Linking online ad serving with offline purchase is a problem for retailers whose bulk of the business exists offline. Although Google and Facebook have started providing such services in North America, they work in silos without integration, whereas advertisers want a holistic view of their digital media efforts. In Pakistan, where the majority of the business is still offline, finding a way to demonstrate the link between OOH assets, digital ads and in-store visits would be a great service to the industry. Similarly, location data can be used to serve digital ads after a person has been exposed to an OOH ad to enhance brand recall or to serve hyper location-based ads. It can also be used to serve ads by predicting a next visit and displaying the most relevant ad at the most relevant time. Location advertising is big business globally; it is estimated to become a $72 billion industry by 2021. Placed, a company which provides location-based offline attribution services, was recently bought by Snapchat for $100 million.

4 Acquiring technical skills for the data-driven agency

The skills required to work in data-driven agencies are primarily technical or computer sciences based. The skill set will move from the traditional creative thinker to the analytical brain, where the thought process is based on computation and mathematical algorithms. Thanks to MOOC (Massive Online Open Courses) platforms such as Coursera, Edx and Udacity, anyone interested in coding can learn these skills in a year or two. Similarly, people working in data provision companies must have knowledge of deep learning, which is the basis of AI and AI-based tools such as object recognition algorithms, self-driving cars, etc. Advertising data scientists should also have a strong grip on computing languages such as Java and Python. Understanding Game theory is essential to build real-time bidding engines. For creative dashboard design, designers must have skills in how to merge and visualise data in Tableau, Microsoft Power BI, Sisense and how to use CSS or HTML along with Adobe and Photoshop. Similarly, for building location-based offline attribution tools or location-based advertising services, understanding GPS, Bluetooth and Wi-Fi is imperative as is a good understanding of LAN (Local Area Networks). The technical team should be able to think creatively and develop solutions according to the set requirements. Most importantly, they should be able to think in terms of user story – what customers need and what they want.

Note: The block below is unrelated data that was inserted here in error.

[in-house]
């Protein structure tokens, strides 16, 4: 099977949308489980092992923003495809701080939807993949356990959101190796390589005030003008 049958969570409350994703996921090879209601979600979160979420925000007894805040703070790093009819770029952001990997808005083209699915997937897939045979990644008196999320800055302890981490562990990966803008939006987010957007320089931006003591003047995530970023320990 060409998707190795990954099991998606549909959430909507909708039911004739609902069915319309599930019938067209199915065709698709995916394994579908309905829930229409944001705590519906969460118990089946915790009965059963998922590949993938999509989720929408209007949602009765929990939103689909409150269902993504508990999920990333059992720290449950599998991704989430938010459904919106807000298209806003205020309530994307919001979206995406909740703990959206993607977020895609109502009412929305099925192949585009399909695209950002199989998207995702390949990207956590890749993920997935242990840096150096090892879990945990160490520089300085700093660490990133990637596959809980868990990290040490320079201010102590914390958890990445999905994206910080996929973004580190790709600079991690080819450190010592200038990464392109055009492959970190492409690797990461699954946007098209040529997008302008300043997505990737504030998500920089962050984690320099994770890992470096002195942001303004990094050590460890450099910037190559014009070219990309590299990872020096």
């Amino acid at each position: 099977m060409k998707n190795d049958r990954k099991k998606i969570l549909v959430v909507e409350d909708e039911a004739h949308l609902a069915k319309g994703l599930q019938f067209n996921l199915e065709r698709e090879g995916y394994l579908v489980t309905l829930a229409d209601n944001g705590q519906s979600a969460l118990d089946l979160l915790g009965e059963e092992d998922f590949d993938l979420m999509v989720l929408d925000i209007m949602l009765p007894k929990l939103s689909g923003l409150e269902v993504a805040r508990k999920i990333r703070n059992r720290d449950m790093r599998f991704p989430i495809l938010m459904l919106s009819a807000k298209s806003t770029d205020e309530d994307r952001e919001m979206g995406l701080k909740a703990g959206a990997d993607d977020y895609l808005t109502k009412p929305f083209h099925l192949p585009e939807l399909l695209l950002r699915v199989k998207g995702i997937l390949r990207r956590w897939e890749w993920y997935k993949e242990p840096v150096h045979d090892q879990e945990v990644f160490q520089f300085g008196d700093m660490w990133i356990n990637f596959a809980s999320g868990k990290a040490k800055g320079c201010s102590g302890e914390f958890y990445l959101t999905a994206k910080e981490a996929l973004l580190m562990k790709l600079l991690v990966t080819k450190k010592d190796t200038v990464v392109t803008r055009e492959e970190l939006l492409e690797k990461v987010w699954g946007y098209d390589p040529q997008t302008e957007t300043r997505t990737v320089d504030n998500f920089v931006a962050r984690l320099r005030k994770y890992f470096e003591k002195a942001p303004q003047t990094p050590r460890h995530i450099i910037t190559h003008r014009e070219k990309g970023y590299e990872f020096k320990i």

To conclude, agencies of the future will be data-driven and will require the skills of a computer scientist, combined with the abilities of a creative dreamer and the rigour of a highly-analytical media planner.

Tayyab Tariq is CEO, Advertelligent.